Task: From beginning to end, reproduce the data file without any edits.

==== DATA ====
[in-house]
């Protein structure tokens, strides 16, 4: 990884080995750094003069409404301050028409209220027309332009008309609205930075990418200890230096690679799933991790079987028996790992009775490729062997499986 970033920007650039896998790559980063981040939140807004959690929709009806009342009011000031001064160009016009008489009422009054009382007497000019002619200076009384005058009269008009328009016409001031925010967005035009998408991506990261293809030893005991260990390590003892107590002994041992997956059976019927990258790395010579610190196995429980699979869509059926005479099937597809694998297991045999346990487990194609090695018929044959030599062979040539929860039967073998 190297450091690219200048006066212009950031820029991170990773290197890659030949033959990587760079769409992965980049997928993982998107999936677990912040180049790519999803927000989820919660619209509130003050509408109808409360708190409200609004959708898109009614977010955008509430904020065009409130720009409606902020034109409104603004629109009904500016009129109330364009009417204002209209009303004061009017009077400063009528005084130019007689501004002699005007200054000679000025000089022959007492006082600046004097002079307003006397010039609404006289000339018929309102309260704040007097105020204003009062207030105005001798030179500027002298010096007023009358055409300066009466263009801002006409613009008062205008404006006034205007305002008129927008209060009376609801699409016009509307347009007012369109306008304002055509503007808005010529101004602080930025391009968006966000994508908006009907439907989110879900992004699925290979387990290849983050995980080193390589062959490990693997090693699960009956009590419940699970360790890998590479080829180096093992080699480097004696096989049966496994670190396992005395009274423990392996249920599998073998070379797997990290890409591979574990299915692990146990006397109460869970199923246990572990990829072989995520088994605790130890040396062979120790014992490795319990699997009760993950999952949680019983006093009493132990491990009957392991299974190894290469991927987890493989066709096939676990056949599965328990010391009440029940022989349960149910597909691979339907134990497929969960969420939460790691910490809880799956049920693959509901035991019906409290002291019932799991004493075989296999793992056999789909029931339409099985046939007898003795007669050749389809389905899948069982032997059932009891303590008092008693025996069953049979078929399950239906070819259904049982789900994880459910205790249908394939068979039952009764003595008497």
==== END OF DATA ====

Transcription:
[in-house]
């Protein structure tokens, strides 16, 4: 990884080995750094003069409404301050028409209220027309332009008309609205930075990418200890230096690679799933991790079987028996790992009775490729062997499986 970033920007650039896998790559980063981040939140807004959690929709009806009342009011000031001064160009016009008489009422009054009382007497000019002619200076009384005058009269008009328009016409001031925010967005035009998408991506990261293809030893005991260990390590003892107590002994041992997956059976019927990258790395010579610190196995429980699979869509059926005479099937597809694998297991045999346990487990194609090695018929044959030599062979040539929860039967073998 190297450091690219200048006066212009950031820029991170990773290197890659030949033959990587760079769409992965980049997928993982998107999936677990912040180049790519999803927000989820919660619209509130003050509408109808409360708190409200609004959708898109009614977010955008509430904020065009409130720009409606902020034109409104603004629109009904500016009129109330364009009417204002209209009303004061009017009077400063009528005084130019007689501004002699005007200054000679000025000089022959007492006082600046004097002079307003006397010039609404006289000339018929309102309260704040007097105020204003009062207030105005001798030179500027002298010096007023009358055409300066009466263009801002006409613009008062205008404006006034205007305002008129927008209060009376609801699409016009509307347009007012369109306008304002055509503007808005010529101004602080930025391009968006966000994508908006009907439907989110879900992004699925290979387990290849983050995980080193390589062959490990693997090693699960009956009590419940699970360790890998590479080829180096093992080699480097004696096989049966496994670190396992005395009274423990392996249920599998073998070379797997990290890409591979574990299915692990146990006397109460869970199923246990572990990829072989995520088994605790130890040396062979120790014992490795319990699997009760993950999952949680019983006093009493132990491990009957392991299974190894290469991927987890493989066709096939676990056949599965328990010391009440029940022989349960149910597909691979339907134990497929969960969420939460790691910490809880799956049920693959509901035991019906409290002291019932799991004493075989296999793992056999789909029931339409099985046939007898003795007669050749389809389905899948069982032997059932009891303590008092008693025996069953049979078929399950239906070819259904049982789900994880459910205790249908394939068979039952009764003595008497």